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Dr. Shana Hormann, Antioch University Seattle Bryce Doehne, MA, AUS PsyD Program Kristin Cox, MA, U.S. Coast Guard, AUS Alumna.

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Presentation on theme: "Dr. Shana Hormann, Antioch University Seattle Bryce Doehne, MA, AUS PsyD Program Kristin Cox, MA, U.S. Coast Guard, AUS Alumna."— Presentation transcript:

1 Dr. Shana Hormann, Antioch University Seattle Bryce Doehne, MA, AUS PsyD Program Kristin Cox, MA, U.S. Coast Guard, AUS Alumna

2 Organizational Trauma Shana Hormann and Pat Vivian, 2014 Emotionally and cognitively overwhelming Self-protective structures penetrated Vulnerable and temporarily helpless Lasting psychic and cultural impact

3 Sources of Organizational Trauma Single catastrophic event Ongoing wounding Redemptive nature of the work Empathic nature of the work Shana Hormann and Pat Vivian 2014

4 U.S. Military Statistics Suicides - every 80 min (over 6,500 a year) Sexual assault - 30-45% females, 1-4% males 69% reported they injured a woman or child 79.6% witnessed persons being wounded or killed or engaging in direct combat 56.1% of deployed Marines and 48.4% Soldiers reported they killed combatants 86% knew a fellow service member who was shot or wounded 20% treatment-seeking veterans reported contemplating suicide Source: Russell & IWSI-SJ&R, 2013http://www.antiochseattle.edu/aus-academic- adventure/institute-of-war-stress-injuries-social-justice/faqs/

5 USS Momsen USS MOMSEN

6 Results April 27, 2011 Relief for Cause of CO Pled guilty to: 1 count rape 3 counts aggravated sexual assault and contact 3 counts of conduct unbecoming an officer sentenced by court martial to 42 months imprisonment and loss of all navy benefits Source: New York Times, 2011, Wikipedia, 2014

7 Is there another way?

8 Organizational Resiliency Kristin Cox & MCPO Shawn Marchinek September 2014 D13 CO/OIC Conference

9 The Stress Continuum

10 TypeSourceExamples Single devastating eventExternalLODD, loss of funding Single devastating eventInternalSuicide, sexual assault Ongoing woundingExternalThreats or hostility directed at CG Ongoing woundingInternalAbusive management, RFC Empathetic nature of workInternalInappropriate relationships Redemptive nature of workInternalGuilt, depression, despair, zero- defect mentality Types & Sources of Trauma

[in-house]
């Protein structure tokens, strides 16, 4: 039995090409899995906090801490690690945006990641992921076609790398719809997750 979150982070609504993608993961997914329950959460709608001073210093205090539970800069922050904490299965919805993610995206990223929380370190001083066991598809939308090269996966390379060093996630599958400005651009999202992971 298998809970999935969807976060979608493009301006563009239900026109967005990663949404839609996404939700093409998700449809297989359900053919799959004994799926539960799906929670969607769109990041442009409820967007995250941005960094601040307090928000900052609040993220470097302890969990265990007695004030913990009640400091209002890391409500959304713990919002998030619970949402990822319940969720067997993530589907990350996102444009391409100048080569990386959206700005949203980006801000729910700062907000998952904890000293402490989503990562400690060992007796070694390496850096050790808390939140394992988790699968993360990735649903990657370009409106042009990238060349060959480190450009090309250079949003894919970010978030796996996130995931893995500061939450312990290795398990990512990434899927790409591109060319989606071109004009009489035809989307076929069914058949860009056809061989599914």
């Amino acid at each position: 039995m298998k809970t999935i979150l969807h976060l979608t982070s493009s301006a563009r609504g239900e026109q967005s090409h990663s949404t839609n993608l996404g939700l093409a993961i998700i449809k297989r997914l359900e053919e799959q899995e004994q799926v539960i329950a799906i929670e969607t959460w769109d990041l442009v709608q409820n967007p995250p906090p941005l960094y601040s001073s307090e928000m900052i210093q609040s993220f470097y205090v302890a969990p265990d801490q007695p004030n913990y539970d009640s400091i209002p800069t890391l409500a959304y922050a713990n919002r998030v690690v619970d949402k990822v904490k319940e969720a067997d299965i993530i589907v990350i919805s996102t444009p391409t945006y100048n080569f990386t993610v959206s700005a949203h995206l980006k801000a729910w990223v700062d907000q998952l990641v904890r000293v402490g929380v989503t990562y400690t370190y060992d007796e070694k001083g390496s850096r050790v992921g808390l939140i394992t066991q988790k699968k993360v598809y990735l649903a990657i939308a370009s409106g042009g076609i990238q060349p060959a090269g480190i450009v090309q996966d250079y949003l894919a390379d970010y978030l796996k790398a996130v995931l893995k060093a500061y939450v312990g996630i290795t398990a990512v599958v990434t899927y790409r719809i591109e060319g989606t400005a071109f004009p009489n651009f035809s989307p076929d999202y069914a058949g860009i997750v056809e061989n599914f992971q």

11 Organizational Culture What does it mean to be CG, beyond “Honor, Respect, Devotion to Duty?” Why did you join the CG?

12 Are there costs to our organizational culture?

13 Strengths Copyright Pat Vivian, MA and Shana Hormann, PhD, MSW June 2003 Structure Adaptability Adventure Loyalty Benefits Boats/Action Always “on” Shadows

14 Strengths Copyright Pat Vivian, MA and Shana Hormann, PhD, MSW June 2003 Shadows Structure Adaptability Adventure Loyalty Benefits Boats/Action Always “on” Complacency Family PCS “Clickish” To Whom? Group Think Bare Minimum Change “Stay on” Lock down Resistance Lack Flexibility Cover Up Normalizing Speed of Change Experience Pressure Stress Fear Personal sacrifice Head Space Fatigue Rust Out

15 What do you want your unit to be like?

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17 What can leaders do to help? Stabilize – Stop the bleeding! Name the problem – Do not ignore, it won’t go away. Offer optimism – We will get through this. Provide ways to make meaning – What can we learn from this? Focus on strengths – What do we do well? Model calm & compassion – It is contagious! Ask for outside help if needed – Reduce isolation.

18 Strengths Copyright Pat Vivian, MA and Shana Hormann, PhD, MSW June 2003 Shadows Accomplishment Adaptability Pride Responsibility Autonomy Role model/mentor Challenge Responsibility Can’t ask for help Arrogance Compulsive Guilt Decision fatigue Selective disobedience Competing priorities Admin abandonment Reputation & expectations Sacrifice (personal/family) Fear of failure Loneliness Self-doubt Constant Change Time management Frustration/politics Stress Fear Personal sacrifice Head Space Fatigue Overwhelming Influence Pressure Unrealistic expectations & idealization Limitations Shame Hypervigilance Zero-defect mentality Loss of personal identity Overly ambitious USCG Unit Leadership: Being in a leadership position

19 Leadership Skills Learn about organizational trauma. Be aware of own strengths and blind spots. Develop dialogue skills. Learn about organizational dynamics. Become skilled in a strengths-based approach. Practice compassionate leadership. Know when to ask for help.

20 Helping a Traumatized System Pay attention to the whole organization. Offer a purposeful and structured approach. Model compassion and kindness. Bring positive energy and hopefulness. Act in non-attached and non-anxious ways. Understand leaders and be prepared to support them. Participate in own reflection and renewal.


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